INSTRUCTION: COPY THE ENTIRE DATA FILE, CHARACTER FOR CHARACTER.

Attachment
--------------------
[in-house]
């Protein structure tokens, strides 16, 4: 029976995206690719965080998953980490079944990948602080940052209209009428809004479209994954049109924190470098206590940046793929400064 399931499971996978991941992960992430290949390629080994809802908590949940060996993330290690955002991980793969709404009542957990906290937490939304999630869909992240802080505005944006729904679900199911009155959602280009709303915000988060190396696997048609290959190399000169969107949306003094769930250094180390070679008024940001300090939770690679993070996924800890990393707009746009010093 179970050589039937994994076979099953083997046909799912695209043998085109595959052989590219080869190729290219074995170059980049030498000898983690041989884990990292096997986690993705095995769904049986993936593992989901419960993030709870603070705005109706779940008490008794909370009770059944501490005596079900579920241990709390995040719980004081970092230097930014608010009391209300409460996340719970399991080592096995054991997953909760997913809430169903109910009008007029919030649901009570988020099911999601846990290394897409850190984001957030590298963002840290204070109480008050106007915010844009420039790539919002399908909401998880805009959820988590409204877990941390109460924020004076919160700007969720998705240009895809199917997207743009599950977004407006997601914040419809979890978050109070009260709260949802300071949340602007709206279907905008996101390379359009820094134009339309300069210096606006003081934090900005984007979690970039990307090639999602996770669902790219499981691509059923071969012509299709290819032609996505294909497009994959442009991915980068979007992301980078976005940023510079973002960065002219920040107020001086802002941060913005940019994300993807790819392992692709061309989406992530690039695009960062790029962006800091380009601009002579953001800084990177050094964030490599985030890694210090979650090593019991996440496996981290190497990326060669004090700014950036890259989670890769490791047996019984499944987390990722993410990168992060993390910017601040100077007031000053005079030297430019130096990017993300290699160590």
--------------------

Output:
[in-house]
């Protein structure tokens, strides 16, 4: 029976995206690719965080998953980490079944990948602080940052209209009428809004479209994954049109924190470098206590940046793929400064 399931499971996978991941992960992430290949390629080994809802908590949940060996993330290690955002991980793969709404009542957990906290937490939304999630869909992240802080505005944006729904679900199911009155959602280009709303915000988060190396696997048609290959190399000169969107949306003094769930250094180390070679008024940001300090939770690679993070996924800890990393707009746009010093 179970050589039937994994076979099953083997046909799912695209043998085109595959052989590219080869190729290219074995170059980049030498000898983690041989884990990292096997986690993705095995769904049986993936593992989901419960993030709870603070705005109706779940008490008794909370009770059944501490005596079900579920241990709390995040719980004081970092230097930014608010009391209300409460996340719970399991080592096995054991997953909760997913809430169903109910009008007029919030649901009570988020099911999601846990290394897409850190984001957030590298963002840290204070109480008050106007915010844009420039790539919002399908909401998880805009959820988590409204877990941390109460924020004076919160700007969720998705240009895809199917997207743009599950977004407006997601914040419809979890978050109070009260709260949802300071949340602007709206279907905008996101390379359009820094134009339309300069210096606006003081934090900005984007979690970039990307090639999602996770669902790219499981691509059923071969012509299709290819032609996505294909497009994959442009991915980068979007992301980078976005940023510079973002960065002219920040107020001086802002941060913005940019994300993807790819392992692709061309989406992530690039695009960062790029962006800091380009601009002579953001800084990177050094964030490599985030890694210090979650090593019991996440496996981290190497990326060669004090700014950036890259989670890769490791047996019984499944987390990722993410990168992060993390910017601040100077007031000053005079030297430019130096990017993300290699160590």